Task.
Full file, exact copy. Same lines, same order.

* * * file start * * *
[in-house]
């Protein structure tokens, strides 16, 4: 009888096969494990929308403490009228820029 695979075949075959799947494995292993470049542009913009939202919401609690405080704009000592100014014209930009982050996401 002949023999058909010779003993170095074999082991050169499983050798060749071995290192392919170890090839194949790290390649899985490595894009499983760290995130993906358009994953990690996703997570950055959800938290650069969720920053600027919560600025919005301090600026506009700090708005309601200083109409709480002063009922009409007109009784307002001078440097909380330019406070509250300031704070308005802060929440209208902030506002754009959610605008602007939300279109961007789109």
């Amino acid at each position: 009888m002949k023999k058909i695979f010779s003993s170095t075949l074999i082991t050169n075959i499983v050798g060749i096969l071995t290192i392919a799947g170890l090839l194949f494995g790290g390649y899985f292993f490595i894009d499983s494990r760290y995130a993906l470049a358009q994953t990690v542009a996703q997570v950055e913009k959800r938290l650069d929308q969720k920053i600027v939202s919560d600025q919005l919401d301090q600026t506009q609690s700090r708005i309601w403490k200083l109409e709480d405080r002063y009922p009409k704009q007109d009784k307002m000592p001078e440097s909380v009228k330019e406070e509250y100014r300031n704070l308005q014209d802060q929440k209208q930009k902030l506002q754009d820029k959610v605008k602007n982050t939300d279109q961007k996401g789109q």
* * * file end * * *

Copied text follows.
[in-house]
């Protein structure tokens, strides 16, 4: 009888096969494990929308403490009228820029 695979075949075959799947494995292993470049542009913009939202919401609690405080704009000592100014014209930009982050996401 002949023999058909010779003993170095074999082991050169499983050798060749071995290192392919170890090839194949790290390649899985490595894009499983760290995130993906358009994953990690996703997570950055959800938290650069969720920053600027919560600025919005301090600026506009700090708005309601200083109409709480002063009922009409007109009784307002001078440097909380330019406070509250300031704070308005802060929440209208902030506002754009959610605008602007939300279109961007789109």
């Amino acid at each position: 009888m002949k023999k058909i695979f010779s003993s170095t075949l074999i082991t050169n075959i499983v050798g060749i096969l071995t290192i392919a799947g170890l090839l194949f494995g790290g390649y899985f292993f490595i894009d499983s494990r760290y995130a993906l470049a358009q994953t990690v542009a996703q997570v950055e913009k959800r938290l650069d929308q969720k920053i600027v939202s919560d600025q919005l919401d301090q600026t506009q609690s700090r708005i309601w403490k200083l109409e709480d405080r002063y009922p009409k704009q007109d009784k307002m000592p001078e440097s909380v009228k330019e406070e509250y100014r300031n704070l308005q014209d802060q929440k209208q930009k902030l506002q754009d820029k959610v605008k602007n982050t939300d279109q961007k996401g789109q």